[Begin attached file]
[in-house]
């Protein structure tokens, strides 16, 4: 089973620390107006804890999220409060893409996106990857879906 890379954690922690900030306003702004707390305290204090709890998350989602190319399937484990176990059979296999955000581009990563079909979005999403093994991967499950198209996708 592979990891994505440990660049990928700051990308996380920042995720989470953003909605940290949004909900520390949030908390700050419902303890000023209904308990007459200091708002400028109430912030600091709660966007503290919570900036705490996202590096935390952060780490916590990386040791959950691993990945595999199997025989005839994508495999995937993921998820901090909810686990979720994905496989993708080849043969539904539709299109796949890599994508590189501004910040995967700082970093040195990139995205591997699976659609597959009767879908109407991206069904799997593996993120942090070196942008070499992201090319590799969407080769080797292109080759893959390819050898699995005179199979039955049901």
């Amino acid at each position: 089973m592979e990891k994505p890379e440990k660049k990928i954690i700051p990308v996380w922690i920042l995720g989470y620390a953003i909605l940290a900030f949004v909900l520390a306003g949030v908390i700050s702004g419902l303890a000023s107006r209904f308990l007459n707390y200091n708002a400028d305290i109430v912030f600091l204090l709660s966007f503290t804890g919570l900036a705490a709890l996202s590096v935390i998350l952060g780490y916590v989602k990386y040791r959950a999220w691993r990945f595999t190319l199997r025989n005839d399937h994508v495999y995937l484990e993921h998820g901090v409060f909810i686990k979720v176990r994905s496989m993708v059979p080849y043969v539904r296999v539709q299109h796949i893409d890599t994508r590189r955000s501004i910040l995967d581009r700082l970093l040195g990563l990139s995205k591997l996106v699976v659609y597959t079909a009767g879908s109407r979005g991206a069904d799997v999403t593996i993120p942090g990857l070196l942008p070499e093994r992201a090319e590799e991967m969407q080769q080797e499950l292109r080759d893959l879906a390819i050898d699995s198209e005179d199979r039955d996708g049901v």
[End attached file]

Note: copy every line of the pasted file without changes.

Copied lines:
[in-house]
């Protein structure tokens, strides 16, 4: 089973620390107006804890999220409060893409996106990857879906 890379954690922690900030306003702004707390305290204090709890998350989602190319399937484990176990059979296999955000581009990563079909979005999403093994991967499950198209996708 592979990891994505440990660049990928700051990308996380920042995720989470953003909605940290949004909900520390949030908390700050419902303890000023209904308990007459200091708002400028109430912030600091709660966007503290919570900036705490996202590096935390952060780490916590990386040791959950691993990945595999199997025989005839994508495999995937993921998820901090909810686990979720994905496989993708080849043969539904539709299109796949890599994508590189501004910040995967700082970093040195990139995205591997699976659609597959009767879908109407991206069904799997593996993120942090070196942008070499992201090319590799969407080769080797292109080759893959390819050898699995005179199979039955049901």
């Amino acid at each position: 089973m592979e990891k994505p890379e440990k660049k990928i954690i700051p990308v996380w922690i920042l995720g989470y620390a953003i909605l940290a900030f949004v909900l520390a306003g949030v908390i700050s702004g419902l303890a000023s107006r209904f308990l007459n707390y200091n708002a400028d305290i109430v912030f600091l204090l709660s966007f503290t804890g919570l900036a705490a709890l996202s590096v935390i998350l952060g780490y916590v989602k990386y040791r959950a999220w691993r990945f595999t190319l199997r025989n005839d399937h994508v495999y995937l484990e993921h998820g901090v409060f909810i686990k979720v176990r994905s496989m993708v059979p080849y043969v539904r296999v539709q299109h796949i893409d890599t994508r590189r955000s501004i910040l995967d581009r700082l970093l040195g990563l990139s995205k591997l996106v699976v659609y597959t079909a009767g879908s109407r979005g991206a069904d799997v999403t593996i993120p942090g990857l070196l942008p070499e093994r992201a090319e590799e991967m969407q080769q080797e499950l292109r080759d893959l879906a390819i050898d699995s198209e005179d199979r039955d996708g049901v």